San Antonio, Texas, 56 percent

According to the U.S. Census Bureau, Latinos are the nation’s largest minority group and among its fastest growing populations. In 2012, the Latino population was 53 million, making up 17 percent of the U.S. population. By 2050, it is estimated to reach 132.8 million, constituting approximately 30 percent of the U.S. population at that time.

But the good news is that God is moving among the Hispanics, and when you see the Father at work, that is His invitation for you to be part of what He is doing. And so, the first thing that I want us to take away from this is that God is not only at work around you reaching Latinos but….

1. God wants you to be part of what He is doing.

And now the cry of the Israelites has reached me, and I have seen the way the Egyptians are oppressing them. So now, go. I am sending you to Pharaoh to bring my people the Israelites out of Egypt (Exodus 3:9,10 NIV).

In this passage we see that God is not deaf to the cries of those who suffer: “I have indeed seen the misery of my people in Egypt. I have heard them crying out because of their slave drivers, and I am concerned about their suffering (verse 7). Verse 8 communicates His resolution and heart to deliver them.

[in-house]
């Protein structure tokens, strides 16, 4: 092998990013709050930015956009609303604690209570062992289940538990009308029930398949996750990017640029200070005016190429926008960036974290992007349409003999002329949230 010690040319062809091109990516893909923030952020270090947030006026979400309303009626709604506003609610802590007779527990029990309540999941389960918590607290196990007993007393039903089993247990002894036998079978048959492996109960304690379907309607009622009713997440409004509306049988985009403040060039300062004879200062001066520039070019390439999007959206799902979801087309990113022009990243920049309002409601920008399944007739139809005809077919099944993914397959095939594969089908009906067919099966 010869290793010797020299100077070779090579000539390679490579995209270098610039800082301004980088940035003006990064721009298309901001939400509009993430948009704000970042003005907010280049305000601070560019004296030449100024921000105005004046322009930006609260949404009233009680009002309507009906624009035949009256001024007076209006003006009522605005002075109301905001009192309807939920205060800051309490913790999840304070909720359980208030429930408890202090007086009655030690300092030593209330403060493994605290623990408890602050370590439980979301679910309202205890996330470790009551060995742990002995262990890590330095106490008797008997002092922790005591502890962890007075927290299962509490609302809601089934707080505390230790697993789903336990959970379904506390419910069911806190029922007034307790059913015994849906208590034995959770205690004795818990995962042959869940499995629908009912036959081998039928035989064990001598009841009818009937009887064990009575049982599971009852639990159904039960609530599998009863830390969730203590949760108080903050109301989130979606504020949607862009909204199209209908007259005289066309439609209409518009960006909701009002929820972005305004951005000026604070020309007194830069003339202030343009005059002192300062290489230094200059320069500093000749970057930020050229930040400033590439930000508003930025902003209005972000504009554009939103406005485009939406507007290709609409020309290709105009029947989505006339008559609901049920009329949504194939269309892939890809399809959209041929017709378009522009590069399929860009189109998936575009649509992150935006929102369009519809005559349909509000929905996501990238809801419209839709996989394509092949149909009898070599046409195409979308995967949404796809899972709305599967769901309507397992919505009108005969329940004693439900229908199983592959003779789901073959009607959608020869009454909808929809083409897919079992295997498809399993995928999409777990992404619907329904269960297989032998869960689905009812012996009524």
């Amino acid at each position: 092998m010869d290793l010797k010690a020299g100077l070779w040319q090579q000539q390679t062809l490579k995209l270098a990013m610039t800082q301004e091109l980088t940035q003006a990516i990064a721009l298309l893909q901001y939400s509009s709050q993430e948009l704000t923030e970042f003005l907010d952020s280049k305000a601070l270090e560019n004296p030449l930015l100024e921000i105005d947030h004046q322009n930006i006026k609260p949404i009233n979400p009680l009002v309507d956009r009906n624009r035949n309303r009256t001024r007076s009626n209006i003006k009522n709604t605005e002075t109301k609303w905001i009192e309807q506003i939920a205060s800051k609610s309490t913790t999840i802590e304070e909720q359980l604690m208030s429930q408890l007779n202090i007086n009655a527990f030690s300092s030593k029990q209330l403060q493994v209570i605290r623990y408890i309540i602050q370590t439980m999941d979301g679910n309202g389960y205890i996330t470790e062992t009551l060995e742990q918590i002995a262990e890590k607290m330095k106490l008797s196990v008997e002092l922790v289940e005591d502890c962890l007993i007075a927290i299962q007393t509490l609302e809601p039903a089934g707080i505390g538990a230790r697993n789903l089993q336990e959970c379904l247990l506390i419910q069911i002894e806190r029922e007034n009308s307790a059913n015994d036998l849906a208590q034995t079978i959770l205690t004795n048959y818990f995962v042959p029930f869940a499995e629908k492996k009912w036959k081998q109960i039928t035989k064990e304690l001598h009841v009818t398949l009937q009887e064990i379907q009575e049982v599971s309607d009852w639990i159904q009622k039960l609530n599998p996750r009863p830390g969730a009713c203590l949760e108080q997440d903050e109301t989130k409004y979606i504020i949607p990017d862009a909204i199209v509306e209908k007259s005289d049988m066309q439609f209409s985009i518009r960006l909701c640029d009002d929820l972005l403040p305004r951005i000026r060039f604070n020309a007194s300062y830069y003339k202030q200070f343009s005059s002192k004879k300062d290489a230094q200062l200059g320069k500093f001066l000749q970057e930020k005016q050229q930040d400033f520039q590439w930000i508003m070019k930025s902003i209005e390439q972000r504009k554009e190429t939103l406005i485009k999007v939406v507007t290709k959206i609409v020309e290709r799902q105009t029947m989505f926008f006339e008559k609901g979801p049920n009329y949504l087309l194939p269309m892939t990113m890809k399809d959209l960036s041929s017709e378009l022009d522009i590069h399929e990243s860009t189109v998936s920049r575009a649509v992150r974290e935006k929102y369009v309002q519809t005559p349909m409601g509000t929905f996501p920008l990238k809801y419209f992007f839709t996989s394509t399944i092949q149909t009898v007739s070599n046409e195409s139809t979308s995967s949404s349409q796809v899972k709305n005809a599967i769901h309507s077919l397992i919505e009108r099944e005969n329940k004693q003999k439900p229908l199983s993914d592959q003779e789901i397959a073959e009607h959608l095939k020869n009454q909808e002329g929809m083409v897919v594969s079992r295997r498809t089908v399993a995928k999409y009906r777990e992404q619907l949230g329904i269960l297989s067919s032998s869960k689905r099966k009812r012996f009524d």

God chooses Moses to execute this project. The heart of the assignment was to go to Egypt and deliver Israel from the hand of their slave drivers.
Wikipideo states, “The Bataan Death March, which began on April 9, 1942, was the forcible transfer by the Imperial Japanese Army of 72,000 Filipino and American prisoners of war after the three-month Battle of Bataan in the Philippines during World War II.” Forced by their Japanese captors to march 55 nightmarish miles throughout the thick Philippine jungle, only 54,000 of the 72,000 American and Filipino prisoners of war who participated in the Bataan death march reached their destination.

Some of the survivors, known as “ghost soldiers,” then lived in misery at the Cabanatuan prison camp. In January 1945, U.S Army rangers and Filipino guerrilla forces launched a mission to rescue the soldiers, going behind enemy lines to attack the camp. The 30-minute assault surprised Japanese opposition and led to the liberation of hundreds of prisoners of war with only a few American causalities.

This mission to recue these prisoners of war is a picture of what Christ is calling us to do. We are God’s army with the mission of setting the captives free to live for God.
Think about these statistics in the Hispanic community: